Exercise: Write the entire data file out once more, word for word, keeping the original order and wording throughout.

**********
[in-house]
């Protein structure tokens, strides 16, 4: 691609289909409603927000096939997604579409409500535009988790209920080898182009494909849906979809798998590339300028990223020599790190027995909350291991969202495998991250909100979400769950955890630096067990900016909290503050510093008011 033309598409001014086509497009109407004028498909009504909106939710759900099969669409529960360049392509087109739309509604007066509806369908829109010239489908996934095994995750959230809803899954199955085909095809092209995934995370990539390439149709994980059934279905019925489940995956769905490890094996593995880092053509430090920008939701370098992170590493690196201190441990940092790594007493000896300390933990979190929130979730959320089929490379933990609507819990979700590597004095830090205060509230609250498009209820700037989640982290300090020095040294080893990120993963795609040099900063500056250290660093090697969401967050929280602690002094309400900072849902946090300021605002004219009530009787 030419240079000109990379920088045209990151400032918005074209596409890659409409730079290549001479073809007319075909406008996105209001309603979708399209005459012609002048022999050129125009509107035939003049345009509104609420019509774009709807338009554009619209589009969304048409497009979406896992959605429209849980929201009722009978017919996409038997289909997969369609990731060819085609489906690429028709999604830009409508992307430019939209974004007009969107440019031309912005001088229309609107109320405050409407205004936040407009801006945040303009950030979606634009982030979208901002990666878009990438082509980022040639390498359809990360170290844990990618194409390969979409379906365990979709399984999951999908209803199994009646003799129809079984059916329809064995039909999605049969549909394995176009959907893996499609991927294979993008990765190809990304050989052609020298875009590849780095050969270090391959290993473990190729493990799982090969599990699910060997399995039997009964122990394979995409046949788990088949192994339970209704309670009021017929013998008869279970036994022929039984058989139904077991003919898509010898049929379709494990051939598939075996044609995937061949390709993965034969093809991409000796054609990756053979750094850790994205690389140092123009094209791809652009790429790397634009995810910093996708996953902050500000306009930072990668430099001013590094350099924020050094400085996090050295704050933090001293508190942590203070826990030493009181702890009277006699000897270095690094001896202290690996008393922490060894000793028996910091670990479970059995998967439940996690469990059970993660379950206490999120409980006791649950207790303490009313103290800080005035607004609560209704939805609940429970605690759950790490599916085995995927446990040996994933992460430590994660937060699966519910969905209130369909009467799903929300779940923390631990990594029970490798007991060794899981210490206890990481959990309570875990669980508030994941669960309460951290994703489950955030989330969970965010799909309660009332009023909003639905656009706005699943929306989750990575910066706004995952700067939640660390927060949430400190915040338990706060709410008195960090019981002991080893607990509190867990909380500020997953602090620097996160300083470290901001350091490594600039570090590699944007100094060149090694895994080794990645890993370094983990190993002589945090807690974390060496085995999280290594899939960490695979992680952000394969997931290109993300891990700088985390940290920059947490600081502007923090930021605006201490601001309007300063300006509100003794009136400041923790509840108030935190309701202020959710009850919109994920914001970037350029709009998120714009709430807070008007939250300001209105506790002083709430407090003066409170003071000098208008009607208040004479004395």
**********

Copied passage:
[in-house]
């Protein structure tokens, strides 16, 4: 691609289909409603927000096939997604579409409500535009988790209920080898182009494909849906979809798998590339300028990223020599790190027995909350291991969202495998991250909100979400769950955890630096067990900016909290503050510093008011 033309598409001014086509497009109407004028498909009504909106939710759900099969669409529960360049392509087109739309509604007066509806369908829109010239489908996934095994995750959230809803899954199955085909095809092209995934995370990539390439149709994980059934279905019925489940995956769905490890094996593995880092053509430090920008939701370098992170590493690196201190441990940092790594007493000896300390933990979190929130979730959320089929490379933990609507819990979700590597004095830090205060509230609250498009209820700037989640982290300090020095040294080893990120993963795609040099900063500056250290660093090697969401967050929280602690002094309400900072849902946090300021605002004219009530009787 030419240079000109990379920088045209990151400032918005074209596409890659409409730079290549001479073809007319075909406008996105209001309603979708399209005459012609002048022999050129125009509107035939003049345009509104609420019509774009709807338009554009619209589009969304048409497009979406896992959605429209849980929201009722009978017919996409038997289909997969369609990731060819085609489906690429028709999604830009409508992307430019939209974004007009969107440019031309912005001088229309609107109320405050409407205004936040407009801006945040303009950030979606634009982030979208901002990666878009990438082509980022040639390498359809990360170290844990990618194409390969979409379906365990979709399984999951999908209803199994009646003799129809079984059916329809064995039909999605049969549909394995176009959907893996499609991927294979993008990765190809990304050989052609020298875009590849780095050969270090391959290993473990190729493990799982090969599990699910060997399995039997009964122990394979995409046949788990088949192994339970209704309670009021017929013998008869279970036994022929039984058989139904077991003919898509010898049929379709494990051939598939075996044609995937061949390709993965034969093809991409000796054609990756053979750094850790994205690389140092123009094209791809652009790429790397634009995810910093996708996953902050500000306009930072990668430099001013590094350099924020050094400085996090050295704050933090001293508190942590203070826990030493009181702890009277006699000897270095690094001896202290690996008393922490060894000793028996910091670990479970059995998967439940996690469990059970993660379950206490999120409980006791649950207790303490009313103290800080005035607004609560209704939805609940429970605690759950790490599916085995995927446990040996994933992460430590994660937060699966519910969905209130369909009467799903929300779940923390631990990594029970490798007991060794899981210490206890990481959990309570875990669980508030994941669960309460951290994703489950955030989330969970965010799909309660009332009023909003639905656009706005699943929306989750990575910066706004995952700067939640660390927060949430400190915040338990706060709410008195960090019981002991080893607990509190867990909380500020997953602090620097996160300083470290901001350091490594600039570090590699944007100094060149090694895994080794990645890993370094983990190993002589945090807690974390060496085995999280290594899939960490695979992680952000394969997931290109993300891990700088985390940290920059947490600081502007923090930021605006201490601001309007300063300006509100003794009136400041923790509840108030935190309701202020959710009850919109994920914001970037350029709009998120714009709430807070008007939250300001209105506790002083709430407090003066409170003071000098208008009607208040004479004395």